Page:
Dan Rodricks: You don't own me, hon

Anyone who ever had an inclination to do so should get all their family members sweatshirts or T-shirts invoking "Hon" in some way: "Merry Christmas, Hon," "Happy New Year, Hon," "Welcome to Bawlmer, Hon," and, to drive home the point, "You Don't Own Me, Hon" (off the 1964, Hon-era Lesley Gore song). That's my suggestion for a unified public response to Denise Whiting's crass effort to own a Baltimore regionalism — take away the local market for her wearable Hon merchandise by springing for some custom-made sweats and T's for our next of kin.

Let her try and put a stop to that.

I won't go into the legalisms, the whole business of Whiting making "Hon" a trademark so that no one can use it for any public or commercial endeavor without her permission or — despite her denials of profit motive — without paying her a fee. I'll leave that for the lawyers and the intellectual property experts.

The response to Whiting's move has been so strong and negative — so much so that you wonder if Café Hon's owner has squandered the good will she'd established with her customers. Here's why: You can't own something that doesn't belong to you. You shouldn't be allowed to control use of something that has been in use by Baltimore's extended family for years.

"Hon" isn't unique to Denise Whiting, no matter how special she wants us to believe she is. Some linguists say it might not even be unique to Baltimore. But Baltimore took possession of "Hon" at some point in its history and anyone who would step up and claim ownership of it should be quickly booed off the stage, thank you very much.

A term of endearment, that's all, "Hon" is something that makes Baltimore a bit different from Everyplace Else, USA. It might not be part of everyone's greeting — there's a history around here of African-Americans and feminists finding it offensive — but it was poured into the pot a long time ago and survives as a provincialism that distinguishes this city and the communities adjoining it from all other metropolitan areas. You can hear, "You want fries with that?" anywhere in the United States. Only in and near Baltimore do you hear, "You want fries with that, hon?"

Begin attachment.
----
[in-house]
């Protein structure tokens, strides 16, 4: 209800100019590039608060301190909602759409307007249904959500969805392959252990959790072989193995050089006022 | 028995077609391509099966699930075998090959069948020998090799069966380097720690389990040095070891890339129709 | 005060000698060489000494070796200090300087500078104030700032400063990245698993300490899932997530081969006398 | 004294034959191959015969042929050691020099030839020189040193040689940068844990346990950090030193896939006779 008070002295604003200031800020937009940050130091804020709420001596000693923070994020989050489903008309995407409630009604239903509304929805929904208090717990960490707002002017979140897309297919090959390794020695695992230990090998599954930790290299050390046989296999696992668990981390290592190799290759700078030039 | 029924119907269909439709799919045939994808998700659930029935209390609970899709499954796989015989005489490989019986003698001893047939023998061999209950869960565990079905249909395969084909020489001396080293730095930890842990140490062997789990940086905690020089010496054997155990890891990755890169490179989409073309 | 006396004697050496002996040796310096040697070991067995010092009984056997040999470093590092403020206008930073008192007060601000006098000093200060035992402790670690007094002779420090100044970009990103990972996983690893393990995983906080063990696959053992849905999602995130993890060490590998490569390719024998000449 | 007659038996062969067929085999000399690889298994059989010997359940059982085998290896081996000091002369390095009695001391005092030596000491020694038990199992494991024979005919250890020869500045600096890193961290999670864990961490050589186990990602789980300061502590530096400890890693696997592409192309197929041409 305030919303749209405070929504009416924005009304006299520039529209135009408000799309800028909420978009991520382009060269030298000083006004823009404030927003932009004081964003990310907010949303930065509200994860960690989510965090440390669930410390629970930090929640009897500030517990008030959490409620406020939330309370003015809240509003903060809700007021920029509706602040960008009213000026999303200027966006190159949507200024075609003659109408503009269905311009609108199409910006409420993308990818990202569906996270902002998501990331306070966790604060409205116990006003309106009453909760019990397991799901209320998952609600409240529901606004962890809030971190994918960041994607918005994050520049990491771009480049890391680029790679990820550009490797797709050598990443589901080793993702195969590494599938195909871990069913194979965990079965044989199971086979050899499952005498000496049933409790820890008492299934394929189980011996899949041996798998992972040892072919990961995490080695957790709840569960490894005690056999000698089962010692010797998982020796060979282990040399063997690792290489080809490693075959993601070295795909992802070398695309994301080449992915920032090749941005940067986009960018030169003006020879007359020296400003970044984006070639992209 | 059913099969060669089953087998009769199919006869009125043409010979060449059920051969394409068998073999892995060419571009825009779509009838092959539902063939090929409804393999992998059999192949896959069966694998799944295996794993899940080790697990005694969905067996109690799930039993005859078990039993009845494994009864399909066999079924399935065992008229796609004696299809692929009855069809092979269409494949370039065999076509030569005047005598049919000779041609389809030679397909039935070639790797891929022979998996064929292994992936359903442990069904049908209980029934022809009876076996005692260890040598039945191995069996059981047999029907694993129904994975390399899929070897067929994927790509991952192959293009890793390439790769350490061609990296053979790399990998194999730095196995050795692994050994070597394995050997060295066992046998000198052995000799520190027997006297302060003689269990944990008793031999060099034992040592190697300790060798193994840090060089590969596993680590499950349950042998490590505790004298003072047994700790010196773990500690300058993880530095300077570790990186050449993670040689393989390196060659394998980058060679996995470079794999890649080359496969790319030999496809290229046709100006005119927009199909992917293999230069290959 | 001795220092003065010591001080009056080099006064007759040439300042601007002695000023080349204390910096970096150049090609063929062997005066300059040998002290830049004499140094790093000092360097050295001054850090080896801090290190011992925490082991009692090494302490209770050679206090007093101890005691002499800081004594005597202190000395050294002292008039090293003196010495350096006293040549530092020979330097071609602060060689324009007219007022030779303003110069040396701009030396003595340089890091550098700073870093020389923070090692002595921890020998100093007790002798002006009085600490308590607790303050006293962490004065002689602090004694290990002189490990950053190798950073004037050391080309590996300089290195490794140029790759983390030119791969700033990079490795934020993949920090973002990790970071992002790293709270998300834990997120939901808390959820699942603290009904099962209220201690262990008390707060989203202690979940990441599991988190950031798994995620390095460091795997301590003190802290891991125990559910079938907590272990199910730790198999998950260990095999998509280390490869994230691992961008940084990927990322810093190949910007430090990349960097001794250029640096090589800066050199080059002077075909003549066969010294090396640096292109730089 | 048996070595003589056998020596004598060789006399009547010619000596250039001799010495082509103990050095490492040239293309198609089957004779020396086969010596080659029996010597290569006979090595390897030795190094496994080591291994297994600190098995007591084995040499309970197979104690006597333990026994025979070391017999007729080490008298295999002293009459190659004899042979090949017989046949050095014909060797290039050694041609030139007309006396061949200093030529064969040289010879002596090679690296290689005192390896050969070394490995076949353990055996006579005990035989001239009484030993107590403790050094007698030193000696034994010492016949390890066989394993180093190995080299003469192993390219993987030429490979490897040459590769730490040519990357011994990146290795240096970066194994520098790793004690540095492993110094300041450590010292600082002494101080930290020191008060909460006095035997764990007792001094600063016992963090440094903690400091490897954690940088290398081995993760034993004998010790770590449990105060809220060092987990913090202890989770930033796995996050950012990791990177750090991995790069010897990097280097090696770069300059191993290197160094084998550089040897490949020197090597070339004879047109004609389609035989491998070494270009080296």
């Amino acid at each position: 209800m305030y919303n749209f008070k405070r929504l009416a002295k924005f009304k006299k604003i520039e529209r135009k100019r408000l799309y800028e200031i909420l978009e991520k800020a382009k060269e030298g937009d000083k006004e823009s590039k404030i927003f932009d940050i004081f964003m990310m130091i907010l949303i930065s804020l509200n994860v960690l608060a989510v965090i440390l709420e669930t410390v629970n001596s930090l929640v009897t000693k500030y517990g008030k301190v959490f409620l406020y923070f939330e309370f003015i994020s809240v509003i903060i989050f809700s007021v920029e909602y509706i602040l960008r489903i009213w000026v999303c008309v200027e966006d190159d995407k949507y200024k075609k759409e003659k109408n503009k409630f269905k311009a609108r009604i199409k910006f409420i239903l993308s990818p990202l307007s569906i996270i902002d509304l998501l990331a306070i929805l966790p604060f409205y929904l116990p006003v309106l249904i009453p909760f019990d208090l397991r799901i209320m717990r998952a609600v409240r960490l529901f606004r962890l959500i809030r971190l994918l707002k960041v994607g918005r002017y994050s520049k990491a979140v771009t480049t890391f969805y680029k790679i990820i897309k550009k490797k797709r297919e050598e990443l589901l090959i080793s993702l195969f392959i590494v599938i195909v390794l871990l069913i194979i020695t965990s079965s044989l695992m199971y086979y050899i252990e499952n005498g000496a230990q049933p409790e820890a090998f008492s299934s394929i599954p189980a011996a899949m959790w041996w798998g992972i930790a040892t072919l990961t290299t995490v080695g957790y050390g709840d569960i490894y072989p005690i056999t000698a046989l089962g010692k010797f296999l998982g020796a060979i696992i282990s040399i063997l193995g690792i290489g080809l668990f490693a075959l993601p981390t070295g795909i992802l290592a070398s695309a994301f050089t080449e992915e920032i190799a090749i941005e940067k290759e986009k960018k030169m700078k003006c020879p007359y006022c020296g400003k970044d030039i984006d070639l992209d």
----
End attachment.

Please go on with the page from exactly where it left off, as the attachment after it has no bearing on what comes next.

That was true long before Denise Whiting opened Café Hon.

And I am pretty sure Hon Man was doing his thing before that, too. In the early 1990s, he started stapling "Hon" placards to the welcome sign on the city limits on the B-W Parkway. Hon Man did this when no one was looking. He didn't want credit. He didn't want to be identified. He didn't want to be arrested for his act of civic pride.

And he certainly didn't want to be compensated.

I've said it before and will say it again: "Hon" is part of this community's tradition and culture, as much as snow panic in winter, bull roasts in spring, snowball stands and crab feasts in summer; a-rabs (what's left of them); marble steps; lake trout; rubber tire urns filled with petunias; the pride felt for Brooks, Frank and Cal and now Ray and Todd.

"Hon" is one of many things that made this guy feel instantly welcomed when he moved to the Queen City of the Patapsco Drainage Basin 30-plus years ago. I think it was a waitress at old Bud Paolino's Crab House who first addressed me with it.

Kudos to Denise Whiting for being a savvy, sassy businesswoman, for establishing the Hon Fest, for putting the 30-foot pink flamingo over her establishment and making 36th Street in Hampden a destination. Her celebration of "Hon" was on time, a way of countering the "homogenization of the provinces," which is what happens to communities when their local character gets crushed by pop culture, mass communication and franchise marketing.

Sadly, this effort at trademark puts Whiting in the commercial class her celebration of "Hon" was originally meant to counter. She wants to be the Hon franchise, to "own" and control something that didn't belong to her. I say boo, hiss, and give her the hook.